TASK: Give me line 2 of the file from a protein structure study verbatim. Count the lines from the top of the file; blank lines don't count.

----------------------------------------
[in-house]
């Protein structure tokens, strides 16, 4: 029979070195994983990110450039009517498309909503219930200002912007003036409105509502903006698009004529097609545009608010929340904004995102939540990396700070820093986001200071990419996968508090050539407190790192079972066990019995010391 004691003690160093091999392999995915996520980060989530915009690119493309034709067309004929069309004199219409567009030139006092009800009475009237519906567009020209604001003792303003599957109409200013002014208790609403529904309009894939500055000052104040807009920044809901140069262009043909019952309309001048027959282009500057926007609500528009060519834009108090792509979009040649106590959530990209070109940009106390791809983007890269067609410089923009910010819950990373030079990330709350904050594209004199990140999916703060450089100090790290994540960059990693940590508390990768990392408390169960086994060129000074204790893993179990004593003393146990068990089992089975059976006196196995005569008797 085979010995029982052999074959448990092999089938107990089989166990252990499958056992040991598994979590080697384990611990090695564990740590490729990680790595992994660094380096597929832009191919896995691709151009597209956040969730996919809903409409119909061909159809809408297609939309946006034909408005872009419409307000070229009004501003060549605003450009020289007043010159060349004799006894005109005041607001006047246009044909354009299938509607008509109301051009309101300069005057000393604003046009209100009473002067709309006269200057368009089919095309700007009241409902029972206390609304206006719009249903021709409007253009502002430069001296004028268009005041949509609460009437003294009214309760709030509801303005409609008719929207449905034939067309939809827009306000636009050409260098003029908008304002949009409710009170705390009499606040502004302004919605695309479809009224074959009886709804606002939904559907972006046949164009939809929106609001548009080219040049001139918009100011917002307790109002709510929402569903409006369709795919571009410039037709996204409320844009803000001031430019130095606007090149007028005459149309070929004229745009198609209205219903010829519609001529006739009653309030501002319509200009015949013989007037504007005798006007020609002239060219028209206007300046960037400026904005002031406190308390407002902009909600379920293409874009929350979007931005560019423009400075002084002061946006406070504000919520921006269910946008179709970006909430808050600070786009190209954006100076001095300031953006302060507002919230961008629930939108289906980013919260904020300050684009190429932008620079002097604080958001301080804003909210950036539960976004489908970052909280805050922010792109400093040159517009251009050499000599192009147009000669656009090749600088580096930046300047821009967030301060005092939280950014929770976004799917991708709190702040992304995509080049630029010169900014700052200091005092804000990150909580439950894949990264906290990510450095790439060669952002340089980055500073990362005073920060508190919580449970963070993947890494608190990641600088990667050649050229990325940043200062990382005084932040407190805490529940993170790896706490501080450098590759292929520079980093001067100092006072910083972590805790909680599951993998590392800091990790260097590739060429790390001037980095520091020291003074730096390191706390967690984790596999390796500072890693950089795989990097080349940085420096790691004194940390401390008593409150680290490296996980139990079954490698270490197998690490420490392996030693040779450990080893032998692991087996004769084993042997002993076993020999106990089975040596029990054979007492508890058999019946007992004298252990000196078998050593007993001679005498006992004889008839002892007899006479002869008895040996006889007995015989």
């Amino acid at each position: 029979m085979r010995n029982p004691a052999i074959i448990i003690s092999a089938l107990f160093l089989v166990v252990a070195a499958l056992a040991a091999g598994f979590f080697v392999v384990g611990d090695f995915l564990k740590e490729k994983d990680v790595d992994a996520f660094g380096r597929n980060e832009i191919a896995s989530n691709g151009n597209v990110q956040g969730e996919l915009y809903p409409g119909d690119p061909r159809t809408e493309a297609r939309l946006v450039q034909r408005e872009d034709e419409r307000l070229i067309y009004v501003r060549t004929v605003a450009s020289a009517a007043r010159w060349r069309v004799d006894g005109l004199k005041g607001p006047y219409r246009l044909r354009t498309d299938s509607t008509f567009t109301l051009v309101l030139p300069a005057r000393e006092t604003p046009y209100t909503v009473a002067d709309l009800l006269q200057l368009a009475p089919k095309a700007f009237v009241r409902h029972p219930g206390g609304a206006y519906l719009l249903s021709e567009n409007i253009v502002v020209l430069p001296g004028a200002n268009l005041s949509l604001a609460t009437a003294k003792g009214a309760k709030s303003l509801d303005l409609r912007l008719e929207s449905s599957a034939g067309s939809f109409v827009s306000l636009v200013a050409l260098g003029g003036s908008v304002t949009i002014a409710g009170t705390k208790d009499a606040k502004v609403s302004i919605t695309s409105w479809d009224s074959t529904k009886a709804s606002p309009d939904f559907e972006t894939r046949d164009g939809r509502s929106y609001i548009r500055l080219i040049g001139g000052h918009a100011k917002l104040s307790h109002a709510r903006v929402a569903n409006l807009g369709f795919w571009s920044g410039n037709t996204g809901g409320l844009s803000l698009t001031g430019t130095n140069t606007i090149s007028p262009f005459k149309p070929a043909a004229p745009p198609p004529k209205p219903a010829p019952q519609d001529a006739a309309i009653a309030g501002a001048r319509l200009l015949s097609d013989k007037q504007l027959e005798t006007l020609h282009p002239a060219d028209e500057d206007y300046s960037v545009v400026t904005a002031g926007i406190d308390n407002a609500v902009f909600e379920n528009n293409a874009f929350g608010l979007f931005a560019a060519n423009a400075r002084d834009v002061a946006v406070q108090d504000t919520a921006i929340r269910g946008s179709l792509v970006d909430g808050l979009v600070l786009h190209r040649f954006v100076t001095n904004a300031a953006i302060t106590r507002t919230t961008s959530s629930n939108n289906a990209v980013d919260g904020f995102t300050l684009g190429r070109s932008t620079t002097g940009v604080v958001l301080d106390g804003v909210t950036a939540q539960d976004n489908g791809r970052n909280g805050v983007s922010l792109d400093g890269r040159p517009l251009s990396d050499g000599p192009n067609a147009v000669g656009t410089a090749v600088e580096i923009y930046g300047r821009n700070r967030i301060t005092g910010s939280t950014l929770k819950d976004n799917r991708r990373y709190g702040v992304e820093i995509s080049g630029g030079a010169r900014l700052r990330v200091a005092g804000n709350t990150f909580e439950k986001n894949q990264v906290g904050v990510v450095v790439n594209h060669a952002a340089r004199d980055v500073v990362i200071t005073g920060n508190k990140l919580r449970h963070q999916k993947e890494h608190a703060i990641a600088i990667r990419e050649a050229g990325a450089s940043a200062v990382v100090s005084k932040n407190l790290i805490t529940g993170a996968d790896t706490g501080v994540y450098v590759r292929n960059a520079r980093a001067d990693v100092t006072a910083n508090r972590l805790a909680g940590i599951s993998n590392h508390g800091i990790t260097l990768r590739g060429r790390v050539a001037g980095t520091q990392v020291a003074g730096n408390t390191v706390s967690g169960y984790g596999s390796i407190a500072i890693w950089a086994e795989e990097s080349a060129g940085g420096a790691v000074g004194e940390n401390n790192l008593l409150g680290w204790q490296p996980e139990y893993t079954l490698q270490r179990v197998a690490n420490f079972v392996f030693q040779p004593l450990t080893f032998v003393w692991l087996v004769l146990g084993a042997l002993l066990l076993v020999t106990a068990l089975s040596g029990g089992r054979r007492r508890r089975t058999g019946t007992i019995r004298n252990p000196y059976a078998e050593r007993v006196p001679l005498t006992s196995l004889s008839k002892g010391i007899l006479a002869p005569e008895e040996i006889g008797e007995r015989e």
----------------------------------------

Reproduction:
């Protein structure tokens, strides 16, 4: 029979070195994983990110450039009517498309909503219930200002912007003036409105509502903006698009004529097609545009608010929340904004995102939540990396700070820093986001200071990419996968508090050539407190790192079972066990019995010391 004691003690160093091999392999995915996520980060989530915009690119493309034709067309004929069309004199219409567009030139006092009800009475009237519906567009020209604001003792303003599957109409200013002014208790609403529904309009894939500055000052104040807009920044809901140069262009043909019952309309001048027959282009500057926007609500528009060519834009108090792509979009040649106590959530990209070109940009106390791809983007890269067609410089923009910010819950990373030079990330709350904050594209004199990140999916703060450089100090790290994540960059990693940590508390990768990392408390169960086994060129000074204790893993179990004593003393146990068990089992089975059976006196196995005569008797 085979010995029982052999074959448990092999089938107990089989166990252990499958056992040991598994979590080697384990611990090695564990740590490729990680790595992994660094380096597929832009191919896995691709151009597209956040969730996919809903409409119909061909159809809408297609939309946006034909408005872009419409307000070229009004501003060549605003450009020289007043010159060349004799006894005109005041607001006047246009044909354009299938509607008509109301051009309101300069005057000393604003046009209100009473002067709309006269200057368009089919095309700007009241409902029972206390609304206006719009249903021709409007253009502002430069001296004028268009005041949509609460009437003294009214309760709030509801303005409609008719929207449905034939067309939809827009306000636009050409260098003029908008304002949009409710009170705390009499606040502004302004919605695309479809009224074959009886709804606002939904559907972006046949164009939809929106609001548009080219040049001139918009100011917002307790109002709510929402569903409006369709795919571009410039037709996204409320844009803000001031430019130095606007090149007028005459149309070929004229745009198609209205219903010829519609001529006739009653309030501002319509200009015949013989007037504007005798006007020609002239060219028209206007300046960037400026904005002031406190308390407002902009909600379920293409874009929350979007931005560019423009400075002084002061946006406070504000919520921006269910946008179709970006909430808050600070786009190209954006100076001095300031953006302060507002919230961008629930939108289906980013919260904020300050684009190429932008620079002097604080958001301080804003909210950036539960976004489908970052909280805050922010792109400093040159517009251009050499000599192009147009000669656009090749600088580096930046300047821009967030301060005092939280950014929770976004799917991708709190702040992304995509080049630029010169900014700052200091005092804000990150909580439950894949990264906290990510450095790439060669952002340089980055500073990362005073920060508190919580449970963070993947890494608190990641600088990667050649050229990325940043200062990382005084932040407190805490529940993170790896706490501080450098590759292929520079980093001067100092006072910083972590805790909680599951993998590392800091990790260097590739060429790390001037980095520091020291003074730096390191706390967690984790596999390796500072890693950089795989990097080349940085420096790691004194940390401390008593409150680290490296996980139990079954490698270490197998690490420490392996030693040779450990080893032998692991087996004769084993042997002993076993020999106990089975040596029990054979007492508890058999019946007992004298252990000196078998050593007993001679005498006992004889008839002892007899006479002869008895040996006889007995015989």